The new stadium for DC United at Buzzards Point would have several streets named for Pepco as part of the $25M deal.
Pepco recently inked a deal with D.C. to pay $25 million for naming rights near the planned soccer stadium for DC United. But the timing of the deal — along with the generous payout and scant details — have some questioning whether it's connected to the controversial merger agreement between the city government and the power companies Pepco and Exelon.
For opponents of the proposed merger, like Mike Tidwell of the Chesapeake Climate Action Network, the $25 million naming rights deal doesn't add up. He says the agreement is far more generous for the city than any other naming rights deal in the country, particularly because Pepco is paying the money upfront. Tidwell thinks that's odd, considering the rights are for an area around the stadium, not the stadium itself.
On top of that, he says the agreement was signed around the same time D.C. reached a deal with Pepco and Exelon over its nearly $7 billion merger.
"It's our conclusion that this payment was not about the soccer stadium," says Tidwell. "It was not about naming rights to a street next to the soccer stadium, it is a 'pay-to-play' payment that curries favor with the mayor and encouraged her to settle with the merger that Pepco wants with Exelon. There's almost no other conclusion that you can draw."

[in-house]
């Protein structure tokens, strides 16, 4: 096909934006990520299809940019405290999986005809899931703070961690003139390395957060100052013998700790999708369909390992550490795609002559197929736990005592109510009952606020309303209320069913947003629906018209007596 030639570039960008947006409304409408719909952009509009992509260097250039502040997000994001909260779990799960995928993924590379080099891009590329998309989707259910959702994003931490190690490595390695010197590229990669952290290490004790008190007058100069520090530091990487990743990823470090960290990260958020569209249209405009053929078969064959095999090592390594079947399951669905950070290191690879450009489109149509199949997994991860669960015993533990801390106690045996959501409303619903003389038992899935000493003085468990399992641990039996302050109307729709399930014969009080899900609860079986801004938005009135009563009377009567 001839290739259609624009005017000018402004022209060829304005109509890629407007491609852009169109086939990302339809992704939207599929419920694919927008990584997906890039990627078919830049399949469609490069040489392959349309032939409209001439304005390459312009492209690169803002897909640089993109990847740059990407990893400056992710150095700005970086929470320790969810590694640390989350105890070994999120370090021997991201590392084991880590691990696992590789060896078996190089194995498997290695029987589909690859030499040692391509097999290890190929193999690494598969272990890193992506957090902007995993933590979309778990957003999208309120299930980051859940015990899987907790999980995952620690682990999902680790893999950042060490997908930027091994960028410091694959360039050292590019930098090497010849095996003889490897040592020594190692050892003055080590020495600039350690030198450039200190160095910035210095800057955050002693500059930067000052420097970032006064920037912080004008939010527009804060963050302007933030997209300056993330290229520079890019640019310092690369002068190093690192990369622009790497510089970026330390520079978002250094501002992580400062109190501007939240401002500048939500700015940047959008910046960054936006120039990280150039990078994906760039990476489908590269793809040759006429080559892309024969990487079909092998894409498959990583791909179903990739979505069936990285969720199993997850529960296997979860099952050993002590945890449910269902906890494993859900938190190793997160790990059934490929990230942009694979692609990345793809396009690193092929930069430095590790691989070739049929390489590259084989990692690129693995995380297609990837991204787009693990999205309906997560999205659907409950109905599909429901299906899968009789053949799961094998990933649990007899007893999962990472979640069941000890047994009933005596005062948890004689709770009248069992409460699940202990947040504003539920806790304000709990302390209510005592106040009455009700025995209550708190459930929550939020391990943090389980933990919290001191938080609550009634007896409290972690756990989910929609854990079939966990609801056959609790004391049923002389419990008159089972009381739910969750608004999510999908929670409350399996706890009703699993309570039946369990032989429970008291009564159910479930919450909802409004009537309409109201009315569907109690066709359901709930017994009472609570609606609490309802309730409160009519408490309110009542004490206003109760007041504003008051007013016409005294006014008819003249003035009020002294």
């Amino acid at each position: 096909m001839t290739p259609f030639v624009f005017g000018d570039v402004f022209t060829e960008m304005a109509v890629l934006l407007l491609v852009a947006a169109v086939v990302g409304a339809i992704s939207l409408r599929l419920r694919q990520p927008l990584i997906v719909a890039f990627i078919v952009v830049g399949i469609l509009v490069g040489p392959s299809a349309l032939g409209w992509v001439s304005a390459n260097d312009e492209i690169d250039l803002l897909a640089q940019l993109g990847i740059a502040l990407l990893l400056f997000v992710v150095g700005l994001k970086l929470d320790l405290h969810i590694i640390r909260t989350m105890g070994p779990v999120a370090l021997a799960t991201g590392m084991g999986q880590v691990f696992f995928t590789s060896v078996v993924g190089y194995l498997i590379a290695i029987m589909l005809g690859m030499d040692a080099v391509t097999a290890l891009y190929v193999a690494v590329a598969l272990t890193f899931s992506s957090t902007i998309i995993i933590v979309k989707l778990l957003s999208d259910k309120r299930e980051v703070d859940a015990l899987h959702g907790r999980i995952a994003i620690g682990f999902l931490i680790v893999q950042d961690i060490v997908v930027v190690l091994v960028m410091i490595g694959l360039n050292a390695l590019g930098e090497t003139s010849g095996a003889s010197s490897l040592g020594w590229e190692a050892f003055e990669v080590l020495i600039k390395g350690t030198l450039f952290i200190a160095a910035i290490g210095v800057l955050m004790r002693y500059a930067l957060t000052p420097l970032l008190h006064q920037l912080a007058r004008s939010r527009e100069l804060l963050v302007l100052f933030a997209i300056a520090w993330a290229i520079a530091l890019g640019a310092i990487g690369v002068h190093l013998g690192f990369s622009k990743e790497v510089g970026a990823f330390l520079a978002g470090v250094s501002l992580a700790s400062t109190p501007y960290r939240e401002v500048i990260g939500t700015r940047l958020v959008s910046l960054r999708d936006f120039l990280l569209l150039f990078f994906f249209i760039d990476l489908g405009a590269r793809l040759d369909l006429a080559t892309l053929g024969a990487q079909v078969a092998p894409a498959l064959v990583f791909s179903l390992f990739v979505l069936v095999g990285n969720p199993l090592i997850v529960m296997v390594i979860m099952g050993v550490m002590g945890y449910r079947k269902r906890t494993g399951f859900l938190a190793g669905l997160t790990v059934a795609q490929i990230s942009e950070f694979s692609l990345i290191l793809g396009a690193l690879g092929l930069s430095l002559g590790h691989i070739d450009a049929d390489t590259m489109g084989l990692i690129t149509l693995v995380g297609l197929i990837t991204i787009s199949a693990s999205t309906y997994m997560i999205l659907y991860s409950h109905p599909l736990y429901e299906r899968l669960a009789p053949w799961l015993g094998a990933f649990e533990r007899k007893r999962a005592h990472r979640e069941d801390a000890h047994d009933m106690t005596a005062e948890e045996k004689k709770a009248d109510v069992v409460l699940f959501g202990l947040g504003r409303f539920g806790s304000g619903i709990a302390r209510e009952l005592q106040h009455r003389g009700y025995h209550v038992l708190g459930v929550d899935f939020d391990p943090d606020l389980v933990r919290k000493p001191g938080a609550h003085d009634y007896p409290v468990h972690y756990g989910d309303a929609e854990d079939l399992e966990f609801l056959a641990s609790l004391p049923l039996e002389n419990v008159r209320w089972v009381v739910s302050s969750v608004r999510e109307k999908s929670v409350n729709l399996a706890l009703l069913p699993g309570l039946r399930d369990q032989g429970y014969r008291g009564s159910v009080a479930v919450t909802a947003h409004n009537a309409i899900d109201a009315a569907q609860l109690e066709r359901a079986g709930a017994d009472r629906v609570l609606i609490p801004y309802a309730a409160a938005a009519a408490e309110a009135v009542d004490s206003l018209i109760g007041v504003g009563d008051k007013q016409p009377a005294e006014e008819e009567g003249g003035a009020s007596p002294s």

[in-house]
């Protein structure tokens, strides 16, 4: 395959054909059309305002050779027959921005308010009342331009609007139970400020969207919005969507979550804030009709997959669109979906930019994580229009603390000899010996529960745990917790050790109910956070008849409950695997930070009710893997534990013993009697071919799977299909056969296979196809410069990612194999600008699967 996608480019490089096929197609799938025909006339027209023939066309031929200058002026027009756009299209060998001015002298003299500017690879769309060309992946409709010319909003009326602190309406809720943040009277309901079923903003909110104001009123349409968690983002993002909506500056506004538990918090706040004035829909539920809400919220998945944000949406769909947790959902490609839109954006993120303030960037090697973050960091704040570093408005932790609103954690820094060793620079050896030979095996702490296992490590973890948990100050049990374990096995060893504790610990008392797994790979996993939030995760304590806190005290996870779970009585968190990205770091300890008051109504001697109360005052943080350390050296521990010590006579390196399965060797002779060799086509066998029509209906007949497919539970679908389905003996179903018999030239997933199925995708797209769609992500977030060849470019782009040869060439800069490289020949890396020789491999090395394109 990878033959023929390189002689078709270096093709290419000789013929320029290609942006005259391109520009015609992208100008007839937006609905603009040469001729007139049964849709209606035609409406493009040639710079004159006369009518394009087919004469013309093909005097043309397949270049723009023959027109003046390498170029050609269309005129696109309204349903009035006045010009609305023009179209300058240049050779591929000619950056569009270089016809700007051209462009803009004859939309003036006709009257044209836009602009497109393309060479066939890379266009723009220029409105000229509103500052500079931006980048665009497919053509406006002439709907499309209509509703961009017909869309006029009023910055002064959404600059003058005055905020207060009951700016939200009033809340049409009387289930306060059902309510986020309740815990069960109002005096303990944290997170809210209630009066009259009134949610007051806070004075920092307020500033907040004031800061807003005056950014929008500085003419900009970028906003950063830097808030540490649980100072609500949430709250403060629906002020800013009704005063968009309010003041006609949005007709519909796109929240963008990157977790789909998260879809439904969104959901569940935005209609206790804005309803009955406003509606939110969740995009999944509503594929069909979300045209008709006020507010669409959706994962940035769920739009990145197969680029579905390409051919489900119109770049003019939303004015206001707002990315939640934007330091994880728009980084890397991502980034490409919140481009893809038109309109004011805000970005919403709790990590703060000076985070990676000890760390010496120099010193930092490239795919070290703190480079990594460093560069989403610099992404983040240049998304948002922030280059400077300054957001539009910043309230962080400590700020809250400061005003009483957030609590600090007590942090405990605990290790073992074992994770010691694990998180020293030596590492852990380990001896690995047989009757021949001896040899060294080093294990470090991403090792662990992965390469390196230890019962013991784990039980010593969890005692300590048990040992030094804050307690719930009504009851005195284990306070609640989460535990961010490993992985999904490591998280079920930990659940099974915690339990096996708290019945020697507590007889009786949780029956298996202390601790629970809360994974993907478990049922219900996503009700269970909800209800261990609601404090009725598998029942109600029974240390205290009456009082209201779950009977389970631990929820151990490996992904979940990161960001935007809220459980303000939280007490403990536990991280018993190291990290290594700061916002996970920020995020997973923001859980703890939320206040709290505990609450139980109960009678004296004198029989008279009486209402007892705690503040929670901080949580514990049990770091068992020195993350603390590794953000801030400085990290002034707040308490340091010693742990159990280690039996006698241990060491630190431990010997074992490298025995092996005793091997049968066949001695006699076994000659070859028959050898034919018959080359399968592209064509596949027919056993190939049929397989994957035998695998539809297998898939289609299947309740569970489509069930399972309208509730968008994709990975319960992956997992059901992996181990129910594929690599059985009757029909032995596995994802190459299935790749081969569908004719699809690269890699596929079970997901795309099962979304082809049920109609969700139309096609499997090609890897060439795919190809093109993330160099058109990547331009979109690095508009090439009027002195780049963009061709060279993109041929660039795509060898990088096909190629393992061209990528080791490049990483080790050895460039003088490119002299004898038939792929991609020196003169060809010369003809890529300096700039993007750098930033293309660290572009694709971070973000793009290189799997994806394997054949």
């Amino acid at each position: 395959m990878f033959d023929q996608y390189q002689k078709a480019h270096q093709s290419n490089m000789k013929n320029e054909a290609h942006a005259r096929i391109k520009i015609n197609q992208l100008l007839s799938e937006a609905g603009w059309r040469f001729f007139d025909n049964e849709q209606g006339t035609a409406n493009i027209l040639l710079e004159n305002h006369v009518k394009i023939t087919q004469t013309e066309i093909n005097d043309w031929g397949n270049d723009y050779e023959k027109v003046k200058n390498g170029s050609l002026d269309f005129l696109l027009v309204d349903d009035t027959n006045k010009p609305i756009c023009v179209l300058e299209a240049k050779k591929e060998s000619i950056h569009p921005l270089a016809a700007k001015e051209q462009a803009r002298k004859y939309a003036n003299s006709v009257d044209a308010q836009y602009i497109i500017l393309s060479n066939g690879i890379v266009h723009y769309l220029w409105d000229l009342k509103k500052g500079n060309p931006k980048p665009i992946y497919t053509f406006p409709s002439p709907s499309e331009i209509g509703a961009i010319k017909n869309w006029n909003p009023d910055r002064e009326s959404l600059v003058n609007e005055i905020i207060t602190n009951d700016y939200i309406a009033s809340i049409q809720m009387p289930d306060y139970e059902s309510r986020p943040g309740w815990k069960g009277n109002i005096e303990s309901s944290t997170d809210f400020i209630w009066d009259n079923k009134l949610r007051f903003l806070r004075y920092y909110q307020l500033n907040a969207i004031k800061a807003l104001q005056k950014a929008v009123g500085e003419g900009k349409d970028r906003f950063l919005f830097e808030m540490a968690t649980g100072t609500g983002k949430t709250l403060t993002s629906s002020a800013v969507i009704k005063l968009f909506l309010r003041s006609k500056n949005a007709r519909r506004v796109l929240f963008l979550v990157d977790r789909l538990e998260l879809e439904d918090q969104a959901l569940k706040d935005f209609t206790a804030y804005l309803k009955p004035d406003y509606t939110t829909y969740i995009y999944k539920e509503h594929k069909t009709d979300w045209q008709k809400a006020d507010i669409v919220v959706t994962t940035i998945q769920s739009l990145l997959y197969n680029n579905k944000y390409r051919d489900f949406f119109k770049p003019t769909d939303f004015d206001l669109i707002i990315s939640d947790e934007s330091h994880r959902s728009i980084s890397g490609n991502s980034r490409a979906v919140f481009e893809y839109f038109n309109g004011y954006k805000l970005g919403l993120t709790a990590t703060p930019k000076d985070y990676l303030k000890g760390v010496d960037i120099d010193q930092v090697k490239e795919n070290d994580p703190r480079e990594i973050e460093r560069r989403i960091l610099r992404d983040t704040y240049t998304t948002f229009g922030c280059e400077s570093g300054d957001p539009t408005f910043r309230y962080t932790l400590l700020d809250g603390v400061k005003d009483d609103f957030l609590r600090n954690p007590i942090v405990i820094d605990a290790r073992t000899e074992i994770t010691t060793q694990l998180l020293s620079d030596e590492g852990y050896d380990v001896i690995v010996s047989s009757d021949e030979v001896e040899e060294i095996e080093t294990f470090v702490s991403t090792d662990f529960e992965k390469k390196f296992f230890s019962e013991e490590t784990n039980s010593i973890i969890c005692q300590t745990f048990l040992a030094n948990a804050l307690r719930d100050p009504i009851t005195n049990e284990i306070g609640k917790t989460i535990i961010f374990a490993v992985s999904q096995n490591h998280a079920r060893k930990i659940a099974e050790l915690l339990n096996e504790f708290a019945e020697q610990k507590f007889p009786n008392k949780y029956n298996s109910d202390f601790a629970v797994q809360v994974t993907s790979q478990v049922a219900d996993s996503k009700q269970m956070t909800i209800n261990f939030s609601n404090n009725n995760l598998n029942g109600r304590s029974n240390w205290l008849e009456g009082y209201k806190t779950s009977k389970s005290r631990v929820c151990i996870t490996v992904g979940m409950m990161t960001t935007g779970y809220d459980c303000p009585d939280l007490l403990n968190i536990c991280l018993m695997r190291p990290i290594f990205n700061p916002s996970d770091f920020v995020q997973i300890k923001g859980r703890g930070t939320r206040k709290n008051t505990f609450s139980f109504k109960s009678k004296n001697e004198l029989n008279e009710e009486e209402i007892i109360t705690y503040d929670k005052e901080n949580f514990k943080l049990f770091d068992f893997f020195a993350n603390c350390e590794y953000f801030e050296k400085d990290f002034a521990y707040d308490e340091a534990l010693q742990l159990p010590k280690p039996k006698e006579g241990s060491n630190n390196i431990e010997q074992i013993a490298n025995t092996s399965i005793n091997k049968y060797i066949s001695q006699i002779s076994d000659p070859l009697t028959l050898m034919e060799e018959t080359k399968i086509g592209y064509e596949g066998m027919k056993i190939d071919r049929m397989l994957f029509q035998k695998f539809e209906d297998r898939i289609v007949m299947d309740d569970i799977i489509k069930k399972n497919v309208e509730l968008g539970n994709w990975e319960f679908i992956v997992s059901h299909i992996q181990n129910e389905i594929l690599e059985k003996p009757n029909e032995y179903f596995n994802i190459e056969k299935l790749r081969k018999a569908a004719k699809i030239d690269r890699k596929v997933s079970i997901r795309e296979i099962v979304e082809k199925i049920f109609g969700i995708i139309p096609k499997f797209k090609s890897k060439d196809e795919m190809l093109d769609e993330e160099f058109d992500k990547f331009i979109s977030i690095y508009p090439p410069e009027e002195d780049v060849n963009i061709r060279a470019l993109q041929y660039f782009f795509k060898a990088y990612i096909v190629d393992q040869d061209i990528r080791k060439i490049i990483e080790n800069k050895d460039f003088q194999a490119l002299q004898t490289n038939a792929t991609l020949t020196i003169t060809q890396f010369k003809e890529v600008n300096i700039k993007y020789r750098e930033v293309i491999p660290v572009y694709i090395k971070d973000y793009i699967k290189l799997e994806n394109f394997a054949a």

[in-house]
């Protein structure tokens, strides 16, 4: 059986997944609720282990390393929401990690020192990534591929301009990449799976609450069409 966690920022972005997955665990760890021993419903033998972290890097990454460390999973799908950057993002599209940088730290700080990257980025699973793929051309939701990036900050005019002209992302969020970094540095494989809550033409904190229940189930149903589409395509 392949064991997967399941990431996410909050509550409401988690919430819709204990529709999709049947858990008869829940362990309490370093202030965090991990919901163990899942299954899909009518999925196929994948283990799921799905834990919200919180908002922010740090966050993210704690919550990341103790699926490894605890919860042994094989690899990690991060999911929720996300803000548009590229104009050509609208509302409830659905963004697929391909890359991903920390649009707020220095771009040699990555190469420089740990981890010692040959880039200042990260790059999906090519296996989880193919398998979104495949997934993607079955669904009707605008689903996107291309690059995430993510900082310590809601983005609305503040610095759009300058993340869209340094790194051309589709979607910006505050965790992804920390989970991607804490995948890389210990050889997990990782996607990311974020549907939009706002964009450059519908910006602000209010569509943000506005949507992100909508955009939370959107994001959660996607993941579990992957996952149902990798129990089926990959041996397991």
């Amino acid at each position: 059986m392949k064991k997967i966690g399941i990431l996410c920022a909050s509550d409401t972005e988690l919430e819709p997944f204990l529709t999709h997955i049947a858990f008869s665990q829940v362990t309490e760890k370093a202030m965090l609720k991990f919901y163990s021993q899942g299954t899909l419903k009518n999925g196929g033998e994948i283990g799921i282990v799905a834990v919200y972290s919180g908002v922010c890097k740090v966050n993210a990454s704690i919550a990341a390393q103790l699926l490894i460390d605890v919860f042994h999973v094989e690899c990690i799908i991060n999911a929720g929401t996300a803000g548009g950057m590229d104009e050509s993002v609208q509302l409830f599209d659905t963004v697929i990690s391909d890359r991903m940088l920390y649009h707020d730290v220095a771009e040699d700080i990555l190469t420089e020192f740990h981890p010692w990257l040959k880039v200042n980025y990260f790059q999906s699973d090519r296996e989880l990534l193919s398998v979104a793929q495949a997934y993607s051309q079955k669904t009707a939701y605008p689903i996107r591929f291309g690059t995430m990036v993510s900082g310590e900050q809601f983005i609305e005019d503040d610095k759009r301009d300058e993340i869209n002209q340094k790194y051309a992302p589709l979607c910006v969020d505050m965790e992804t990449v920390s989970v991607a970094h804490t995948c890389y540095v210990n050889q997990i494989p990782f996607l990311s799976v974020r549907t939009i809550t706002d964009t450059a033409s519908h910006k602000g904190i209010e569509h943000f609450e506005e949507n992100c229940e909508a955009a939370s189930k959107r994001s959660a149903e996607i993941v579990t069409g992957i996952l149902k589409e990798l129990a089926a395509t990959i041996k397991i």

The Chesapeake Climate Action Network and the watchdog group Public Citizen are releasing a research paper on the sponsorship agreement. They argue that the two-page agreement — while legal — is unprecedented.
"Why so much money? Why pay completely upfront? Why pay with such a simple contract?" says Tidwell.
Both the D.C. government and the power companies deny any connection between the naming rights deal and the merger settlement.
Mike Czin, a spokesman for Mayor Muriel Bowser, says Pepco has been part of the soccer stadium negotiations for years — well before the merger between Pepco and Exelon was proposed.
And Myra Oppel with Pepco says the naming rights agreement isn't related to the merger. The energy company has land near the stadium site and development in the area will increase its value.
D.C.’s public service commission is expected to decide whether to approve the merger in the next month or two.